Back in August, a good three months before Federal Reserve Board Chairman Alan Greenspan finally made it official, Terry Ballard of Cypress pretty much knew the economy was heading downhill.
In June, she had been laid off from a $45,000-a-year job as a facilities engineer for Douglas Aircraft Co., one of the estimated 8,000 Douglas workers who had been or were going to be laid off this year.
When she was interviewed in August, Ballard, who turns 53 today, was feeling down but hopeful. She and her husband, Marvin, a Douglas engineer whose job does not appear to be in jeopardy, had a healthy savings account and felt they could adjust their standard of living until Ballard found work. They didn’t think it would take longer than a few weeks.
It’s been six months now and she is still job hunting. There’s a fatigue in her voice that wasn’t there last summer:
“We are probably pulling from our savings in terms of maintaining some rental properties that we have. I guess we still have the attitude that two weeks from now I’ll have a job. But it’s been six months, and you finally realize it’s not going to turn around in two weeks. With the economy going down, you kind of realize, too, that you aren’t the only one down here.”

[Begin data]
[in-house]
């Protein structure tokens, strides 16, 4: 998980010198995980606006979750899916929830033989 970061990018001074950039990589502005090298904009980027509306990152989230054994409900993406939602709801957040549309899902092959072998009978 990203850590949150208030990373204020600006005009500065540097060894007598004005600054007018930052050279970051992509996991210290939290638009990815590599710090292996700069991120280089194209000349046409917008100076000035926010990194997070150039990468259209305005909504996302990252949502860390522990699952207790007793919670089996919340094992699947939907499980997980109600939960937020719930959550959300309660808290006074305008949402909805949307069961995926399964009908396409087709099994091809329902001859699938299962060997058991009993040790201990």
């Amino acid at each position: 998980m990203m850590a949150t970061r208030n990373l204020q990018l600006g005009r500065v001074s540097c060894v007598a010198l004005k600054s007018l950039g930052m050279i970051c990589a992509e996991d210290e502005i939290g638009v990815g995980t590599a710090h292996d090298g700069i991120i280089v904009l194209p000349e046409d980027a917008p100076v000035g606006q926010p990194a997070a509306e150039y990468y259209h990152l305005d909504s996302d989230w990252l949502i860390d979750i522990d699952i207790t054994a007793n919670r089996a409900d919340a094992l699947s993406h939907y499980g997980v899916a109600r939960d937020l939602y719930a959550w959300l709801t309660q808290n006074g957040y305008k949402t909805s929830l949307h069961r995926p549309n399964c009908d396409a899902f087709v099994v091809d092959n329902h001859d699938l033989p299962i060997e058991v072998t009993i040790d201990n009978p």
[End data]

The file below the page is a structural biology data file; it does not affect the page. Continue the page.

Ballard still scours the classifieds and attends job fairs.
“You reach out to anyone you can think of,” she said. “You find yourself telling people in the supermarket that you’re out of a job and looking. It’s frustrating.”
The Ballards have tried to keep a lid on expenses, but are still eating in restaurants. “We might go to less expensive places, but we still go out to dinner. Maybe we’re keeping our head in the sand, but I guess we feel that this is our social level and these are the things we like to do.”
The hardest part about not having a regular schedule, said Ballard, is getting motivated.
“I find myself not functioning, not making things happen around the house, such as wallpapering the bathroom,” she said. “I am the type of person who is better organized if I have something to do.”
And, the insensitivity of well-meaning friends and relatives can compound the misery of job hunting, she said.
“Everyone says, ‘You must enjoy this--being home, being a lady of leisure.’ Well, that really wore off after two months--sleeping late, doing my own gardening. And everybody looks at the multitude of jobs in the classifieds, but they don’t realize that the job that looks so terrific in the paper is in Santa Monica and you’d be driving two hours each way or have to take a 50% cut in the salary you used to make.”
After the holidays, Ballard figures she’ll have to lower her sights: “I think I would accept even less salary, maybe even a less senior position, or drive a little farther than I’d like. Or maybe I’m not supposed to be working that job (facilities engineer). Maybe I should go to work selling blouses.
“Some of my job skills are unusual for women, and then I wonder if I’m not getting the jobs because I’m a woman. Then I look at myself in the mirror and say, ‘Well, you really look like a real estate lady, maybe you should do that . . . . ‘ “